‘The auctioneer is in me so I would be a haggler, but always fair about it’
Lorraine Mulligan, owner, Team Lorraine Mulligan RE/MAX Results
Lorraine Mulligan: I never spend what I don’t have
Are you a saver or a spender?
I love to save a certain percentage, spend a little and share a little. Money is meant to be circulated, and while I respect it greatly, it is not my god in any shape or form.
Do you shop around for better value?
Not particularly. I run my own business, and time is precious for me, so I don’t waste it shopping around trying to save the last penny. I believe in quality and, most of the time, you pay for what you get. Service and customer care to me are extremely important.
What has been your most extravagant purchase and how much did it cost?
We took the family to Mexico last year, and it was a holiday of a lifetime. We love introducing our kids to new cultures and new experiences, creating magical memories for them, so the cost of the holiday was priceless.
What purchase have you made that you consider the best value for money?
We recently bought a lovely home in Celbridge and paid a little over the market value, but it was so worth it as we all settled in quickly and happily. To me, it’s not the size of where you live that matters but the happiness, comfort, love, positivity and safety you should feel when you close the front door.
How do you prefer to shop – online or local?
I love browsing through my local shops and going for a coffee and cake afterwards, and I much prefer to try clothes on than buying them online. When you’re busy and short on time, however, shopping online can be very handy at times.
Do you haggle over prices?
The auctioneer is in me so, in certain situations, I would most definitely be a haggler, but I would always be fair about it. It’s not in me to give anyone a raw deal. Life is about being fair and there must be some flesh on the bones for everyone to make the transaction work and for the world to keep on spinning.
Has the recession changed your spending habits?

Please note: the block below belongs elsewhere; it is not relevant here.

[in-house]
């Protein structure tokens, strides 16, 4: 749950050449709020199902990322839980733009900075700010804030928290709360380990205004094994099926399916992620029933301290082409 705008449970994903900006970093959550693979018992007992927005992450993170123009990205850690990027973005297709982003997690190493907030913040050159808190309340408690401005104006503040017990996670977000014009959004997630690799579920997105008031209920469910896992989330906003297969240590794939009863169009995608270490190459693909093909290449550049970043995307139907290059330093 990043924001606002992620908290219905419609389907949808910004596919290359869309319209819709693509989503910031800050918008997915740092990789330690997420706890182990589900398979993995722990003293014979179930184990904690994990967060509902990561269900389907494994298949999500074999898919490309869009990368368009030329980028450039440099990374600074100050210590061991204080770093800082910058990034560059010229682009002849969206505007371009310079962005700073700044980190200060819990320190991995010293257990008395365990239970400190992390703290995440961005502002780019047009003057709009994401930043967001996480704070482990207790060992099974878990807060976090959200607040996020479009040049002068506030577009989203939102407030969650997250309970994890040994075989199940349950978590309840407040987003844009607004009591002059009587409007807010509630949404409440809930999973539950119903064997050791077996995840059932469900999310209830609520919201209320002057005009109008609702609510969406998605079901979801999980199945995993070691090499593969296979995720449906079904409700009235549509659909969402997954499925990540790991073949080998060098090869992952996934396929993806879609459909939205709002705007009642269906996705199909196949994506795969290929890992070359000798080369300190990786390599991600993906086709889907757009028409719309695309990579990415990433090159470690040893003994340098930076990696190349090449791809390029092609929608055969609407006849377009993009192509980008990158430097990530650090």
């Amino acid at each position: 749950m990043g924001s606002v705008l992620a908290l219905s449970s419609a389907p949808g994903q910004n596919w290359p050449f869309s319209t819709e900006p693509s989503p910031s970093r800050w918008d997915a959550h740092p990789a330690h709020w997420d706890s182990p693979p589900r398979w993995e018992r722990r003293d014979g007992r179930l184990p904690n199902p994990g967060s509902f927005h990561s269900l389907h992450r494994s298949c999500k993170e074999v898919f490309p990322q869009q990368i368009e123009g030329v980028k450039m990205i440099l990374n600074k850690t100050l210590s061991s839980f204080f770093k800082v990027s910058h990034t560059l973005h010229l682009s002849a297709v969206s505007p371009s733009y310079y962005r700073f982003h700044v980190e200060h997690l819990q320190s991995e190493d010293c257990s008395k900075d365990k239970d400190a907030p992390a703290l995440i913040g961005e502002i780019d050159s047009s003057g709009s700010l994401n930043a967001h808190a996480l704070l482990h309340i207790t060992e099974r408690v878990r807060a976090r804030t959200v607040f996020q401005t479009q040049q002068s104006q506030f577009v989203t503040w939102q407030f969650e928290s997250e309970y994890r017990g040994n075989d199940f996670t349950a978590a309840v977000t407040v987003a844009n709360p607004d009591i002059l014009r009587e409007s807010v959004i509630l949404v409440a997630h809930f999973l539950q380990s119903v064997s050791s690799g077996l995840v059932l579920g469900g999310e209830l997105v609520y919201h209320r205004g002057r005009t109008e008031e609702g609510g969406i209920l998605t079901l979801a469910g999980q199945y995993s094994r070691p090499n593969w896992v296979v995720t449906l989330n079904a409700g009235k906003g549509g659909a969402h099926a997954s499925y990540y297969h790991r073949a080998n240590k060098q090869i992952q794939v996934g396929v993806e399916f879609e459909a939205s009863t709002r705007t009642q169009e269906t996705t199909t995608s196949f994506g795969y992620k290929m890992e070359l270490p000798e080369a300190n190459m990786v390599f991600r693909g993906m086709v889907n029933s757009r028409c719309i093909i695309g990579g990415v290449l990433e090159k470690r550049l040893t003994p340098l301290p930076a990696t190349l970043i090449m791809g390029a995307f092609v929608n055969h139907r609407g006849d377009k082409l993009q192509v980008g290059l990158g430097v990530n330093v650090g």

Totally. The recession was both cruel and one of the best life lessons I have ever learned. I always stop and think twice before I spend now. If it is an expensive purchase, I walk away and give it a few days before I say yes or no. Like many, I would have been guilty in the past of wasting a lot of money on unimportant things. Those days are gone forever, in my books.
Do you invest in shares?
No. I really feel you need to know exactly what you are doing to make them work.
Cash or card?
I prefer to pay cash. I have a personal credit card and I always make sure it is cleared monthly if there is any money owing on it. I never spend what I don’t have.
What was the last thing you bought and was it good value for money?
I bought a Dyson hair dryer for my birthday, and although they are expensive to buy, I can now style my own hair a lot more, so it was definitely good value for money.
Have you ever successfully saved up for a relatively big purchase?
Yes, the 20 per cent deposit for our new home. It took discipline, initially, but then it became far easier. I would save a certain amount in the credit union and a certain amount in the bank, and just not go near it. I lived on what was left, and it’s amazing how much money accumulates that way.
Have you ever lost money?
Yes – the recession. It was awful but, as I’ve said, a great learning curve.
Are you a gambler and if so have you ever had a big win?
I have no interest in regular gambling at all, but I did take a gamble setting up my own business 18 years ago and taking out a RE/MAX franchise. But after selling over 4,500 homes to date, it was one that certainly paid off.
Is money important to you?
Yes, very much so, and any self-employed business owner who has gone through the recession will probably feel the same. Money gives us choices and freedom. It should always be respected, but also shared within reason.
How much money do you have on you now?
I have €135 in my purse today and lots of coins. I normally never carry a lot of cash on me, but I usually have a couple of notes for bits and pieces.
in conversation with Tony Clayton-Lea